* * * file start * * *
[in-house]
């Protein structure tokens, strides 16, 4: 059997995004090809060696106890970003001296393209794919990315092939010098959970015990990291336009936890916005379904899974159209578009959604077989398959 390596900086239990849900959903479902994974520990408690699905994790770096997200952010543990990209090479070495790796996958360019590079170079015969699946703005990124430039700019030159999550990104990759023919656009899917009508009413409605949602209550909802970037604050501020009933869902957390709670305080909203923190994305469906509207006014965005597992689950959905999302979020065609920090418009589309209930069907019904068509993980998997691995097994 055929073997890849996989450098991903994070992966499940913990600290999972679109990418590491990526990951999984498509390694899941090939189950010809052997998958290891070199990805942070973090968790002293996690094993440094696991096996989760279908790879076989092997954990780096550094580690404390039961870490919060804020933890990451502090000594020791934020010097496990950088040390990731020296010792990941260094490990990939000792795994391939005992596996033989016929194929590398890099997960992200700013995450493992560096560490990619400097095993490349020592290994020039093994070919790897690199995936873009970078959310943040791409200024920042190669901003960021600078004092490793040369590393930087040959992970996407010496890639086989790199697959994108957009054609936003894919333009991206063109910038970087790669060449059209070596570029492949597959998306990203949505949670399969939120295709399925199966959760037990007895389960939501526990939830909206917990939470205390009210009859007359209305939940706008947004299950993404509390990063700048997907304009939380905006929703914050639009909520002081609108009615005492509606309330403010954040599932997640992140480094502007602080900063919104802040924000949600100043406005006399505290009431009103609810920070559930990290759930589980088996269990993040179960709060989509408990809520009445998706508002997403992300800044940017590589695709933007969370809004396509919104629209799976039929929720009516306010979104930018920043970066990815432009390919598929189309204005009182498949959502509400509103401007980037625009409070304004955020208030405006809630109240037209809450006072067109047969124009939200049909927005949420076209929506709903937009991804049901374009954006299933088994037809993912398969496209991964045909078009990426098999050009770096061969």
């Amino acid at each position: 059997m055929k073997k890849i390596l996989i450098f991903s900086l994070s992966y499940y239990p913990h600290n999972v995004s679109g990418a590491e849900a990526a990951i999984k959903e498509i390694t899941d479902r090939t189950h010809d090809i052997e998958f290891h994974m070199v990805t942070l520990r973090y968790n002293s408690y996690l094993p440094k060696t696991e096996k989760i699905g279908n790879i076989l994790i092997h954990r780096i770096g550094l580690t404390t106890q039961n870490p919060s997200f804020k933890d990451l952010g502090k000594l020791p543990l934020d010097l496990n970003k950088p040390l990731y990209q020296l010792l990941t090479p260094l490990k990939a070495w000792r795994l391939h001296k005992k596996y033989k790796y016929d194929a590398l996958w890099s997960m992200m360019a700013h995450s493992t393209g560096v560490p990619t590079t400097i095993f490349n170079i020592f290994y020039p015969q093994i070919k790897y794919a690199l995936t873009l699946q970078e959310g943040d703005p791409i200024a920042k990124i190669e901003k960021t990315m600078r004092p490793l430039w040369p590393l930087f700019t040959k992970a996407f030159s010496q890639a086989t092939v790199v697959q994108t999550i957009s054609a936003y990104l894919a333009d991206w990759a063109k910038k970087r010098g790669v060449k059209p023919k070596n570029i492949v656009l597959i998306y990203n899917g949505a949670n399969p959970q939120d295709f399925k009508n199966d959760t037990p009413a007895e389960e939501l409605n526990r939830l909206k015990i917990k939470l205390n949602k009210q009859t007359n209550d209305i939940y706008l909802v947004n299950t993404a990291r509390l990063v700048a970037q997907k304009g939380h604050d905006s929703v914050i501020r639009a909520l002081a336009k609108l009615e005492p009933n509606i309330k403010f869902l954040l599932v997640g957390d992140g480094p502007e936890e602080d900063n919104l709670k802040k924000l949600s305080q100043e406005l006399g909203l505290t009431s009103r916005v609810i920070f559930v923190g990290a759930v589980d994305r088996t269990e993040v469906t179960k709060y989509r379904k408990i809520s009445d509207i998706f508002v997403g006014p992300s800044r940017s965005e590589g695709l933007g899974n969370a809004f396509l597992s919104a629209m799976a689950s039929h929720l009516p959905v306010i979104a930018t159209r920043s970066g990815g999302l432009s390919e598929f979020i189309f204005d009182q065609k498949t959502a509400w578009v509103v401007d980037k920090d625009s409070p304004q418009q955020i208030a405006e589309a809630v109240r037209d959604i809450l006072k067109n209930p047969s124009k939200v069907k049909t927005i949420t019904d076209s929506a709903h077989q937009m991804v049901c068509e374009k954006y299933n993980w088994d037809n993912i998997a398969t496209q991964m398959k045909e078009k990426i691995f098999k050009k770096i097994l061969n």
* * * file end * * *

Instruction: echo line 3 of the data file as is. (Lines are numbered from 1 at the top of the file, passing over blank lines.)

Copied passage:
């Amino acid at each position: 059997m055929k073997k890849i390596l996989i450098f991903s900086l994070s992966y499940y239990p913990h600290n999972v995004s679109g990418a590491e849900a990526a990951i999984k959903e498509i390694t899941d479902r090939t189950h010809d090809i052997e998958f290891h994974m070199v990805t942070l520990r973090y968790n002293s408690y996690l094993p440094k060696t696991e096996k989760i699905g279908n790879i076989l994790i092997h954990r780096i770096g550094l580690t404390t106890q039961n870490p919060s997200f804020k933890d990451l952010g502090k000594l020791p543990l934020d010097l496990n970003k950088p040390l990731y990209q020296l010792l990941t090479p260094l490990k990939a070495w000792r795994l391939h001296k005992k596996y033989k790796y016929d194929a590398l996958w890099s997960m992200m360019a700013h995450s493992t393209g560096v560490p990619t590079t400097i095993f490349n170079i020592f290994y020039p015969q093994i070919k790897y794919a690199l995936t873009l699946q970078e959310g943040d703005p791409i200024a920042k990124i190669e901003k960021t990315m600078r004092p490793l430039w040369p590393l930087f700019t040959k992970a996407f030159s010496q890639a086989t092939v790199v697959q994108t999550i957009s054609a936003y990104l894919a333009d991206w990759a063109k910038k970087r010098g790669v060449k059209p023919k070596n570029i492949v656009l597959i998306y990203n899917g949505a949670n399969p959970q939120d295709f399925k009508n199966d959760t037990p009413a007895e389960e939501l409605n526990r939830l909206k015990i917990k939470l205390n949602k009210q009859t007359n209550d209305i939940y706008l909802v947004n299950t993404a990291r509390l990063v700048a970037q997907k304009g939380h604050d905006s929703v914050i501020r639009a909520l002081a336009k609108l009615e005492p009933n509606i309330k403010f869902l954040l599932v997640g957390d992140g480094p502007e936890e602080d900063n919104l709670k802040k924000l949600s305080q100043e406005l006399g909203l505290t009431s009103r916005v609810i920070f559930v923190g990290a759930v589980d994305r088996t269990e993040v469906t179960k709060y989509r379904k408990i809520s009445d509207i998706f508002v997403g006014p992300s800044r940017s965005e590589g695709l933007g899974n969370a809004f396509l597992s919104a629209m799976a689950s039929h929720l009516p959905v306010i979104a930018t159209r920043s970066g990815g999302l432009s390919e598929f979020i189309f204005d009182q065609k498949t959502a509400w578009v509103v401007d980037k920090d625009s409070p304004q418009q955020i208030a405006e589309a809630v109240r037209d959604i809450l006072k067109n209930p047969s124009k939200v069907k049909t927005i949420t019904d076209s929506a709903h077989q937009m991804v049901c068509e374009k954006y299933n993980w088994d037809n993912i998997a398969t496209q991964m398959k045909e078009k990426i691995f098999k050009k770096i097994l061969n």